The Young Unicorns. by Madeleine L'Engle. 1968. Farrar Straus and Giroux. 245 pages. ISBN: 9780374387785
The Young Unicorns picks up not long after the ending of The Moon By Night. The Austins are now living in New York City, where they have befriended Emily Gregory, a young blind pianist, and Josiah “Dave” Davidson, a former gang member who now helps Emily with her reading for school. Early in the story, these characters cross paths with Canon Tallis, the mysterious priest who first appears in The Arm of the Starfish. This meeting is the first in a long series of events that put the innocent Austins and others whom they care for in grave danger.
There is so much happening in this book, I find it almost impossible to summarize it. Part of the story is related to Mr. Austin’s work with the Micro-Ray, a technology so powerful it can easily be misused if it falls into the wrong hands. Another thread of the plot involves the Alphabats, the gang of which Dave used to be a member, who wreak havoc on the streets of Manhattan and continually try to bring Dave back into their fold. Yet another storyline involves the corruption of a priest associated with the cathedral where Rob and Dave have both found such solace.
I spent much of the book in total confusion, trying to put the pieces together to make a complete picture. I’m still not sure I quite understand everything that happened, but that doesn’t mean I didn’t enjoy the book. I love the Austins, and this book gives a different perspective on their family dynamics than the other books have shown so far. We see the Austins at more of a distance in this book, and from the points of view of outsiders. For the first time, now that they live in the city, the Austins are portrayed as innocent, naive and highly susceptible to the dangers of the outside world. The reader questions whether their closeness and openness with one another is normal or healthy, and worries greatly for their safety. Even Mr. Austin, who seems like such a strong, protective character in The Moon by Night, suddenly seems weak in the face of great evil. I also liked seeing the Austins' reactions as members of the family begin to pull in different directions, even deceiving each other and sneaking out of the house. I tend to read more for character than plot, so in such a plot-driven book, it was nice to have these nice moments of insight into the characters, too.
My other favorite thing about this book is its mood. L'Engle evokes feelings of uncertainty and foreboding in her descriptions of the New York City streets, overrun by drugs and gangs. She also does a lovely job of capturing the awe-inspiring beauty of the cathedral as well as the fear it evokes when such sinister activities take place within its walls. The Alphabats aren't the most believable gang in the world, but even so, L'Engle made me afraid of them by painting such a bleak and disconcerting picture of 1960s New York City. I'm not sure the end of the story is a great pay-off for all this suspense and intrigue, but it's all still beautifully written up until that point.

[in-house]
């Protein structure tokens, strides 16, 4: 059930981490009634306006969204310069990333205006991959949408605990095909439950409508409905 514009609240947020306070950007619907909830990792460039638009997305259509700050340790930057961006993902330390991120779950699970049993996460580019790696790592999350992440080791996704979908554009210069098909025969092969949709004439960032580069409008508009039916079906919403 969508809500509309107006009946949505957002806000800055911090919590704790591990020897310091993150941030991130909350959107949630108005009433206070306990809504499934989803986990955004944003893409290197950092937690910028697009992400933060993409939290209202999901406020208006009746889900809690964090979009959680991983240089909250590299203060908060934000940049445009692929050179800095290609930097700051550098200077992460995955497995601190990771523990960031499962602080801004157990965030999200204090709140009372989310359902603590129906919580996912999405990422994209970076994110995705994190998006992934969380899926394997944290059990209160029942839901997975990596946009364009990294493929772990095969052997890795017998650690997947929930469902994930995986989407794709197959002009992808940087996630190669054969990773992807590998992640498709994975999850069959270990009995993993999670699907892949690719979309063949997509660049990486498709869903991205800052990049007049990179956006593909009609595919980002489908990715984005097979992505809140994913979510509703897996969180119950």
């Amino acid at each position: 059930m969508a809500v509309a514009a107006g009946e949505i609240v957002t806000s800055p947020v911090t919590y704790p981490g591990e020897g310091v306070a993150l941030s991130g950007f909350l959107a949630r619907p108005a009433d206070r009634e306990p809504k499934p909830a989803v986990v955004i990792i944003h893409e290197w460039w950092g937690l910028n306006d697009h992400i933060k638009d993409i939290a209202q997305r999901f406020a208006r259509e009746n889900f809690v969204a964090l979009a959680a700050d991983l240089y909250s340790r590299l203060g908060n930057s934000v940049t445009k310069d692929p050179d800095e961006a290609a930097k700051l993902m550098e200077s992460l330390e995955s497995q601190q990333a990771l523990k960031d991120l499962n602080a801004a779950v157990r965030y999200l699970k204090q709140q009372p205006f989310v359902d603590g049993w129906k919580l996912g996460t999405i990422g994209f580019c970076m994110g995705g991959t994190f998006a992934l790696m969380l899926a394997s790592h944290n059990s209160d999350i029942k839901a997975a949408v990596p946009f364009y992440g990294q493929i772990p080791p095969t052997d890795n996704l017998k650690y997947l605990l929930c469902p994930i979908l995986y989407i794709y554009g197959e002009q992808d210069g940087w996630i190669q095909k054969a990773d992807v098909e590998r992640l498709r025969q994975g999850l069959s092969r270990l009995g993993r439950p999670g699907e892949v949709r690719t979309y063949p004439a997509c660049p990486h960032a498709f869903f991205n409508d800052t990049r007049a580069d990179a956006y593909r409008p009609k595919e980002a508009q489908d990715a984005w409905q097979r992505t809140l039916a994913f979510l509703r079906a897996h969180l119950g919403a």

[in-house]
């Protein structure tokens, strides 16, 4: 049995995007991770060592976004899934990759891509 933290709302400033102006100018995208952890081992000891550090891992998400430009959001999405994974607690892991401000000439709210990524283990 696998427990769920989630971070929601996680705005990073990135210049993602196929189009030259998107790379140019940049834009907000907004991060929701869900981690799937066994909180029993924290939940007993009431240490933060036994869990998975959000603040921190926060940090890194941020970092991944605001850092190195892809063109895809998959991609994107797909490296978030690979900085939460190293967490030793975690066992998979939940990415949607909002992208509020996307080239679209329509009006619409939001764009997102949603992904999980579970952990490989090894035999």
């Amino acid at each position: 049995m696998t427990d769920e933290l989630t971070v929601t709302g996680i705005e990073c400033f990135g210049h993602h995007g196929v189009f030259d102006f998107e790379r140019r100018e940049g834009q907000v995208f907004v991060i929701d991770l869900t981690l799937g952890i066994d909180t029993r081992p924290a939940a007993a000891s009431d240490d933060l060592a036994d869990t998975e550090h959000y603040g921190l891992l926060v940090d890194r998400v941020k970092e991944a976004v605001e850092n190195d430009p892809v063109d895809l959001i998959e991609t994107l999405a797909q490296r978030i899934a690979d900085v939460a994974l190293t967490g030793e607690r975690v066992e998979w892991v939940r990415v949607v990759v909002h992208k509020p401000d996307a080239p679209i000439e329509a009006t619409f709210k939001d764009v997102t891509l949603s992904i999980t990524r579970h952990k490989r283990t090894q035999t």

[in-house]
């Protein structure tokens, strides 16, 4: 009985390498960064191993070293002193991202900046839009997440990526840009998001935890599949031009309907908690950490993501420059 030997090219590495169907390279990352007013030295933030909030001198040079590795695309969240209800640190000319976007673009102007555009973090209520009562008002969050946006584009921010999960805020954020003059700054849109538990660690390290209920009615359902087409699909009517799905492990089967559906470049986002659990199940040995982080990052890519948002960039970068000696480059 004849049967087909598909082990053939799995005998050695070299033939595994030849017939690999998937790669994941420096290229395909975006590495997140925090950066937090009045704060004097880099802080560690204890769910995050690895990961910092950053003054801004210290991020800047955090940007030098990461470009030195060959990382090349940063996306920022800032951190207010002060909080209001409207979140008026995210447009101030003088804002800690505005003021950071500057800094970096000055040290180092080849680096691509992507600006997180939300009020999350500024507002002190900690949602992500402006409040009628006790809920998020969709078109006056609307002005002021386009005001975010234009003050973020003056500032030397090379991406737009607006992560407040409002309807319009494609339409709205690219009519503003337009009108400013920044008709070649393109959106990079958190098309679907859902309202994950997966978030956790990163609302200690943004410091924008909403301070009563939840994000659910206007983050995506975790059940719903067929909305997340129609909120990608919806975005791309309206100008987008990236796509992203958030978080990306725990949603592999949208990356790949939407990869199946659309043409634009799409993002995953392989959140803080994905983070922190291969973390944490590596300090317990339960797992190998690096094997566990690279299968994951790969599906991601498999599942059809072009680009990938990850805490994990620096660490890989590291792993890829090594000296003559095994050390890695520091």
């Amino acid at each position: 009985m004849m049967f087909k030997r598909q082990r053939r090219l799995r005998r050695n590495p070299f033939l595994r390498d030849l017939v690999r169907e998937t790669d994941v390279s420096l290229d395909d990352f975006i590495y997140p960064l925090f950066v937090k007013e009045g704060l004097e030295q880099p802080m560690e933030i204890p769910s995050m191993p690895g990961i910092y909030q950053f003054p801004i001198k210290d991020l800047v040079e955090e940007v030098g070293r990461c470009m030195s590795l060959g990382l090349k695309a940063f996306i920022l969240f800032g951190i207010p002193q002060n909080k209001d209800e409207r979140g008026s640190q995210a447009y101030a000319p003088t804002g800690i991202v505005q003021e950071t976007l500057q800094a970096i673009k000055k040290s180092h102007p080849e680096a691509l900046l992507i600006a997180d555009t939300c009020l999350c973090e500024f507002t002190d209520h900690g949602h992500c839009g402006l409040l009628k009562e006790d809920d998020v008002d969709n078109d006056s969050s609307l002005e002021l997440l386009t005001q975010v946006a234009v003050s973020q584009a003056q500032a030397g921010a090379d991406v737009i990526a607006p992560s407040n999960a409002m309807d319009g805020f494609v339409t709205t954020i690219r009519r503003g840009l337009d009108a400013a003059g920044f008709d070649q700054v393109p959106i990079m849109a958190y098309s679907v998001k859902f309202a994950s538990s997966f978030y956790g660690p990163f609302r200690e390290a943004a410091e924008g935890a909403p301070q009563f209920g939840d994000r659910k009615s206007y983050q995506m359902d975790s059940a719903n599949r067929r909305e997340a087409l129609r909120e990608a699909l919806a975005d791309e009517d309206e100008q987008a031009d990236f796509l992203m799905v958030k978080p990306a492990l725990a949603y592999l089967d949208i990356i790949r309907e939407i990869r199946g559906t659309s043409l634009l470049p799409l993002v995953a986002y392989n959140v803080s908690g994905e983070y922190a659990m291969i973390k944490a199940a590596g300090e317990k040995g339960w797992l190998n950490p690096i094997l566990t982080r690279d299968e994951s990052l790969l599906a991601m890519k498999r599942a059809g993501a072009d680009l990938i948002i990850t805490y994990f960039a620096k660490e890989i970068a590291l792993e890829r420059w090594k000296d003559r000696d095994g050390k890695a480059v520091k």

Above all, I suppose the main message the reader is meant to take away from The Young Unicorns is revealed in the quotation which inspired the title. It is printed on its own page at the front of the book and refers to “the unicorn, wild and uncommitted, which creature cannot be caught by the hunter, no matter how skillful.” It tells us that the unicorn “can be tamed only of his own free will.” I’m sure there is a way to apply this idea to every character in the story, but it seems to pertain the most to Dave, whose free will is what eventually separated him from the Alphabats, and to the Micro-Ray, whose dangers can’t be contained unless the people in command of it wish to use it safely and protect it.
I’m glad to to have this strange, complex, and frustrating book behind me. I wish my review had more to say, but I just didn't connect as strongly with this book as with the previous Austin titles. I am, however, really looking forward to the next book on my O’Keefe / Austin list - A Wind in the Door.
I borrowed The Young Unicorns from my local public library.